The next day, Thawn insisted on them driving in shifts. Hard-worn habit meant she complained about Beckett’s driving to justify this, and it was worth it for his look of sheer outrage. He retaliated by seizing control of the music when it was her shift, insisting on playing Klingon acid punk as the ATV raced down wide, open roads taking them from the sandy scrubland that housed Borean and its night market, and up to narrower routes through hills and trees. The mountains were still a shadow on the horizon, but it was like they could begin to feel their shadow as the terrain became less flat and more green, with the sun more often broken up by thick trees and the flash of clouds.

They stopped for dinner at a break stop that was, at last, the kind of sticky diner that spoke of convenience rather than culture, and all agreed over greasy slices of pizza and too-sweet fizzy drinks to press on for another hour. Eventually, they found a spot off a dirt-track emerging from under a canopy of trees to find instead a canopy of stars, and it was Beckett who brought the ATV to a halt and said that while it was pretty, he was very tired, and was going to crash out.

‘I’m going to sit up for a bit,’ said Lindgren, looking wistfully out the window.

‘Do you want company?’ said Thawn awkwardly. ‘We could pop the canopy, get chairs…’

Something sparked in Lindgren’s eye. ‘Only if you replicate hot chocolate, and it has to be in a battered mess cup.’

They were bundled on their chairs outside under blankets, hands wrapped around steaming mugs of cocoa, settled under the scattered beacons of shining stars, before either of them spoke.

‘You didn’t have to do this.’ Lindgren’s murmur carried in the dark, even over the chirrup of insects in the long grass sprawling beyond their vehicle. Thawn glanced over, saying nothing, and at length Lindgren shifted in her chair. ‘Come with me, I mean.’

Thawn sipped her drink, partly for warmth, partly because she had to gather the strength for an honest answer. ‘I didn’t know you wanted me to.’

‘I didn’t,’ came the awkward admission. ‘But it’s easier to talk to you than Nate.’

Thawn had to gently scoff despite herself. ‘Nobody ever says that.’ But she kept her words wry, as much of a self-effacing jest as she dared, because this wasn’t about her self-pity. ‘I don’t want to push you. But I do know… a little what you’re going through. I know it’s not the same…’

Lindgren bowed her head. ‘That’s not something you talk about much. Noah, I mean.’

‘Everyone liked him. And Gorim. And T’Sari was… one of us. And we’ve lost Connor since then, too.’

‘You don’t need to pretend that you and Noah weren’t close,’ Lindgren said gently.

The conversation was shifting in the wrong way, and Thawn had to speak quickly. ‘I’m not trying to off-load about Noah’s death or divert from it, I’m trying to say that I know what it’s like to lose… someone. Someone important.’ She had to swallow other thoughts, other memories, at a discussion of Noah Pierce. Of cold metal chairs, and restraints, and eyes she’d once known and trusted in her life now impassive and uncaring as they oversaw her torment on the ISS Endeavour.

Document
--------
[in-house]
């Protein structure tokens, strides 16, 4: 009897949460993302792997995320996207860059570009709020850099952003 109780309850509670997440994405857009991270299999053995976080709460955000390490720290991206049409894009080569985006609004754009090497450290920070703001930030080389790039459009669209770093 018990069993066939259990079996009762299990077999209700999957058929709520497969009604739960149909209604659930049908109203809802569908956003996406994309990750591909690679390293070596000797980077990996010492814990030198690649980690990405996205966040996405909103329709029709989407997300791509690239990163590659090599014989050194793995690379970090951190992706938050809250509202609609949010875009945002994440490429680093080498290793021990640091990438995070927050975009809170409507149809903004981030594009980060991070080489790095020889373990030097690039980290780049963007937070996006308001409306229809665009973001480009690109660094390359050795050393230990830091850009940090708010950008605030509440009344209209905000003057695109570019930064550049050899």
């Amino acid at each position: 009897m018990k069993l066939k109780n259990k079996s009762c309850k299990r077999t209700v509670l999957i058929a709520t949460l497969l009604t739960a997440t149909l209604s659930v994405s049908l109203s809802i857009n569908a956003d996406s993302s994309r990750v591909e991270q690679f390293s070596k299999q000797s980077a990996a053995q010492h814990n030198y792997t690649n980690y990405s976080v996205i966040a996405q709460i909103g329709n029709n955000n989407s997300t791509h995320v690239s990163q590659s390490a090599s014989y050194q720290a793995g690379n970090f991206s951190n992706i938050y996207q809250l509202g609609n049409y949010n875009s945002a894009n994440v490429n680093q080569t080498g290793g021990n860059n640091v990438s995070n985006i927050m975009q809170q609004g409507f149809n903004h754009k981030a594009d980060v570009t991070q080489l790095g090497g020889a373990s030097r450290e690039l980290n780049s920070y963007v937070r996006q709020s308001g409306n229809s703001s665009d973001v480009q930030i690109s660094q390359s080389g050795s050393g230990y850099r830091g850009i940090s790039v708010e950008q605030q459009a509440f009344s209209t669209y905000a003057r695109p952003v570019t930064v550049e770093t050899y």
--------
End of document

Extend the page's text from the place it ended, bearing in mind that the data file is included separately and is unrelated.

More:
Lindgren sank more under the blanket. ‘Petrias and I were just dating. And only sort of dating. Besides.’ She sipped her mug. ‘He dumped me before the battle.’

Thawn’s heart sank. ‘I didn’t know that. I’m sorry.’

‘So, it’s really awkward that he went and died when I wanted to smack the hell out of him. And I know it wasn’t going to go anywhere, I know he saw me as a silly little girl and that it was just a silly little fling, and I can’t even pretend that I really liked him…’

Thawn, ever gently prudish for a human, let alone a Betazoid, squirmed a little. ‘It’s okay to acknowledge you were, uh, mostly just hooking up.’

‘That’s not really the thing.’ Lindgren’s eyes turned skyward, to the canopy of silver specks on velvet above. ‘The thing is that he died, and I’m just here, living my life. Days keep happening. Suns keep burning. It’s like something big happened, and like absolutely nothing happened at all.’

Thawn was quiet, remembering the first day after the Wild Hunt’s attack on Endeavour, when she’d woken up, remembered Noah was dead, then got out of bed and made a coffee like she always did. ‘Yeah,’ she breathed. ‘Yeah, I get that.’

Neither of them said anything for a while. Gradually, the chirruping from the undergrowth faded. The wind settled for less rustling in the nearby trees. Any light from nearby settlements dimmed and dissipated, leaving them in a still dark, with a rolling view of the lowlands they’d left on one side, and the looming promise of the hills they were headed to on the other.

But by the time Lindgren broke the silence, their eyes were on the sky. ‘Why is it we’ve come down to a beautiful planet,’ she murmured, so soft it was as if she didn’t want to break a spell, ‘and we’re still captivated by the stars?’


  • I'm very much appreciating how our number 1 himbo knows how to help his friends when they need it, even if they don't see it themselves. Also, when will Thawn realise she doesn't need Rhade? Plus Lindgren really needs to make an appointment with the counsellor. She's got a lot of issues she needs to work through. I loved the random night life on this planet. It makes me feel that even though it's like every other Federation world, there's the uniqueness that comes after its population are properly settled and begin to develop their identity.

    October 24, 2022